While there are many ways to help (be it driving the vans, delivering meals, packing the meals, labeling items, or answering phones), I choose to work in the kitchen chopping various vegetables for soups, side dishes, and entrees. With Karee (the Chef) at the helm, the Monday night crew rocks out to some old school R&B (or whatever tunes Karee wants to jam out to) and chops away at  boxes and boxes of squash, carrots, leeks, mushrooms, and onions. We chop, laugh and chat oblivious to the ticking of the clock. The old saying is true, time flies when you are having fun because as soon as you walk in…you are on your way out!

I will sing the praises of Gods Love all over this world; it is a magical place where people selflessly donate their time, energy and money to helping others. Every night we hear how many meals are being delivered the next day and the figures always astound me…. 1800, 1600, you get the idea. I get chills thinking about the moment a GLWD volunteer knocks on a person’s door and hands them their meal; it must be such a joyous experience to see first hand the people you are helping. I have been floating the idea of staying in NYC for Christmas (much to my mothers disappointment), and if so will likely spend my Christmas Eve delivering meals around the city.

My love for GLWD knows no end; I look forward to celebrating many life moments downstairs in the kitchen. If you too are looking for ways to get involved in your community and are interested in GLWD, please visit the God’s Love We Deliver website at www.glwd.org, they are always looking for volunteers.

~

Continue to follow McKenzie’s foodie escapades and good will on her blog,

The MMMguide

Cocktails for a Cause

24 Sep

Let me preface this post with the following: Unlimited chocolates and an open bar=must attend.

Head to the Benrimon Gallery on October 2nd and have a drink for charity! Cocktails for a Cause and Unite With In Motion are hosting an evening of tastey chocolates and refreshing alcoholic beverages, as well as a viewing of the SHAY KUN: Exfoliation exhibition (and special guest appearance by the artist himself!)

Guests will be able to sample chocolates from Chocolate for Change, The Cocoa Bar, and Gnosis Chocolate among others. Nuvo will be offering refreshing cocktails and a selection of wine will also be available.

Tickets are $25 in advance or $35 at the door. Tickets can be purchased and donations can be made @ www.UnitewithInMotion.org/donate.html

Your night of cocktails and chocolate will benefit Unite With In Motion, a non-profit organization whose mission is to provide children from under-served communities with an opportunity to be creative, confident and inspired. They accomplish this goal by bringing performing arts programs to these children at no cost to their families.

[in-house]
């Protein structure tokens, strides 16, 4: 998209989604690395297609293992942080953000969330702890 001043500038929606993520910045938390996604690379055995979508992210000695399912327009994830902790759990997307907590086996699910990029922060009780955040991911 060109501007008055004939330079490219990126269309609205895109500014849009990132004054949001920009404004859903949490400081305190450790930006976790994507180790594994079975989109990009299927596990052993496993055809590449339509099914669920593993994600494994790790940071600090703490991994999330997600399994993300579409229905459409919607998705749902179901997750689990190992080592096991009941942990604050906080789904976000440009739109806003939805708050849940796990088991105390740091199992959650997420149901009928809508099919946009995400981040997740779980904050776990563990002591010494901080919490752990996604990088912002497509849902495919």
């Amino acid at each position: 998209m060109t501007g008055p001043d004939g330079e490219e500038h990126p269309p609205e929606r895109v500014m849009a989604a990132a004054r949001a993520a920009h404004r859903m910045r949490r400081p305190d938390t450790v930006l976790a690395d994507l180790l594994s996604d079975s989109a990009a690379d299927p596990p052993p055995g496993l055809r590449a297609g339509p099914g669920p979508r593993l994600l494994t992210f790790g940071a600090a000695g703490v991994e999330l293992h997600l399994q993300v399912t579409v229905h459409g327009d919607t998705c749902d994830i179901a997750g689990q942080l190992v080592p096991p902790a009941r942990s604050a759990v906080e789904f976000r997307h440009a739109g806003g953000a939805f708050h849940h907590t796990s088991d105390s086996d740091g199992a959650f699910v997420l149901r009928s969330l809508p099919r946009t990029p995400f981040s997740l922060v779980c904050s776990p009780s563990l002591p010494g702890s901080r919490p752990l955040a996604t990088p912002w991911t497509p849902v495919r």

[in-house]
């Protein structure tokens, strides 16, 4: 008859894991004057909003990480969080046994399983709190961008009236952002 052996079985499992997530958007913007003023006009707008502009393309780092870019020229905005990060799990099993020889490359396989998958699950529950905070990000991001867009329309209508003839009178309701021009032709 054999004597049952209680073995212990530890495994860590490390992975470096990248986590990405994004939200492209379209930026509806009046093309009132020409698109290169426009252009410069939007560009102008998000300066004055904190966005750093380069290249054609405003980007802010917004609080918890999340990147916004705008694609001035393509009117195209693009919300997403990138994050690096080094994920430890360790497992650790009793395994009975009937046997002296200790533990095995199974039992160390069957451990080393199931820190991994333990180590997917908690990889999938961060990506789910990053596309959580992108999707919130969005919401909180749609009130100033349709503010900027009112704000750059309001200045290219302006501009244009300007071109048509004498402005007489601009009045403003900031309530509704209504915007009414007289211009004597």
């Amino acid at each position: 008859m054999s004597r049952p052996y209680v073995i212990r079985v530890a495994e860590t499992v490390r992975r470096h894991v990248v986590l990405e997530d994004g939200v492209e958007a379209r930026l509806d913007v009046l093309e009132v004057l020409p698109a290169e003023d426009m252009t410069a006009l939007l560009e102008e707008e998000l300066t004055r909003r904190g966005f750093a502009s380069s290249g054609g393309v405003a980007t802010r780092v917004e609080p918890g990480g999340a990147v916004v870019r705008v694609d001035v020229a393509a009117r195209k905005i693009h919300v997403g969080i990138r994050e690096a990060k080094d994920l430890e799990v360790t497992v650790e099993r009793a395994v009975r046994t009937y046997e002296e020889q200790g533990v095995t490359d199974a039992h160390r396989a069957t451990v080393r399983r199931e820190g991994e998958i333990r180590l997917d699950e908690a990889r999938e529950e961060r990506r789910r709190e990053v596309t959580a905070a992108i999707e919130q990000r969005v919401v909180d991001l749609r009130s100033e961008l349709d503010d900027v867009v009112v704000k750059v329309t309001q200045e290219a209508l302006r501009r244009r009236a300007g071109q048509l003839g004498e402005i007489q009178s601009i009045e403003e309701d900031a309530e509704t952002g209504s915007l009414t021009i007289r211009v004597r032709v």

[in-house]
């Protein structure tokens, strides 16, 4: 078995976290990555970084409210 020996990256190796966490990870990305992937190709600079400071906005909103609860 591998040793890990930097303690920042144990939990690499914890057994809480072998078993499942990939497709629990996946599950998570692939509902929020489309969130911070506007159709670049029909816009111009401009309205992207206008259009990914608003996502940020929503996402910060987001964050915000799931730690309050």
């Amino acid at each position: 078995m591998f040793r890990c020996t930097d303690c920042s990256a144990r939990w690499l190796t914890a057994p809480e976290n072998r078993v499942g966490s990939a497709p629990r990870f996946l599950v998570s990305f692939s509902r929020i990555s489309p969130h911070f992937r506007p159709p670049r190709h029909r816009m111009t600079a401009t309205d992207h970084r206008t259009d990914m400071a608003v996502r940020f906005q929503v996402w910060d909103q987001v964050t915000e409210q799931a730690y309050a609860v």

Press Release: Paddle For Our Planet!

20 Sep

For Immediate Release

New York, NY — September 20, 2010

On September 25th, 2010, offManhattan.com, the New Yorker’s Green! Travel Guide, will be holding the first annual Paddle for Our Planet (POP!) charity kayaking event. Paddle for Our Planet’s mission is to promote awareness and provide support to various Earth-friendly causes each year, while getting New Yorkers off the island, into kayaks and out on the water. offManhattan is proud to be partnering with Manhattan Kayak, which has generously donated a number of their single and double kayaks, and Outdoor Bound, which will be providing the guides for our trip. For this year’s event, a team of 27 will be kayaking an eight-mile trip along the Hudson River.

In light of the BP oil spill in April, and the disastrous effects it is still having on wildlife—every species from pelicans to turtles to fish and dolphins—proceeds will be going to the National Wildlife Federation, to support their relief efforts in the Gulf. CNN.com reports that 3,634 dead birds have been collected so far. POP! will use the donations to help such wildlife as the oil-ravaged birds and restore the fragile ecosystem in the Gulf before it’s too late. Participants are responsible for helping raise funds for the cause, and it is estimated that over $5,000 will be raised for this first annual event.

In addition to the kayaking event, Paddle for Our Planet is also hosting a benefit this Wednesday, September 22nd, from 8pm to 11pm, at POLAR (201 East 24 Street at 3rd Ave). Attendees donating $20 will receive a complimentary drink and entrance into the raffle; prizes include a getaway to Crystal Springs Resort, a Whitewater Rafting trip on the Lehigh River, Brewed in Brooklyn tour tickets, and round trip travel on Megabus to various East Coast destinations. If you cannot attend, donations are appreciated, and can be made on Paddle for Our Planet’s donation page.